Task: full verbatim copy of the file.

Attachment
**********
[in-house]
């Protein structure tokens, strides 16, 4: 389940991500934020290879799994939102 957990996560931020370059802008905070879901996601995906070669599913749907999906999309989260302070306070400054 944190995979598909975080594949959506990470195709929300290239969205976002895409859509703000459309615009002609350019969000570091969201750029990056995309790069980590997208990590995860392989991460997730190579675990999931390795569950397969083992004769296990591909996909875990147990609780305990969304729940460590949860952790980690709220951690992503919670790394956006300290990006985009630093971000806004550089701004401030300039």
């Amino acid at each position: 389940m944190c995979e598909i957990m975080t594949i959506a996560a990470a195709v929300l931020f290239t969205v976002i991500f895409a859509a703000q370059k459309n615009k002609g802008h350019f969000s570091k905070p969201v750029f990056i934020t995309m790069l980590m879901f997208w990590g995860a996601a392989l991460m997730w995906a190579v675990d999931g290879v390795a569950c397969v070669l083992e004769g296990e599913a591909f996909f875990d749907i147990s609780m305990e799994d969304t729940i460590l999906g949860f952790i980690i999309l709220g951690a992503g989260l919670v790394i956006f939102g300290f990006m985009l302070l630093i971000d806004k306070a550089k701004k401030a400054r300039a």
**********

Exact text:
[in-house]
């Protein structure tokens, strides 16, 4: 389940991500934020290879799994939102 957990996560931020370059802008905070879901996601995906070669599913749907999906999309989260302070306070400054 944190995979598909975080594949959506990470195709929300290239969205976002895409859509703000459309615009002609350019969000570091969201750029990056995309790069980590997208990590995860392989991460997730190579675990999931390795569950397969083992004769296990591909996909875990147990609780305990969304729940460590949860952790980690709220951690992503919670790394956006300290990006985009630093971000806004550089701004401030300039």
């Amino acid at each position: 389940m944190c995979e598909i957990m975080t594949i959506a996560a990470a195709v929300l931020f290239t969205v976002i991500f895409a859509a703000q370059k459309n615009k002609g802008h350019f969000s570091k905070p969201v750029f990056i934020t995309m790069l980590m879901f997208w990590g995860a996601a392989l991460m997730w995906a190579v675990d999931g290879v390795a569950c397969v070669l083992e004769g296990e599913a591909f996909f875990d749907i147990s609780m305990e799994d969304t729940i460590l999906g949860f952790i980690i999309l709220g951690a992503g989260l919670v790394i956006f939102g300290f990006m985009l302070l630093i971000d806004k306070a550089k701004k401030a400054r300039a």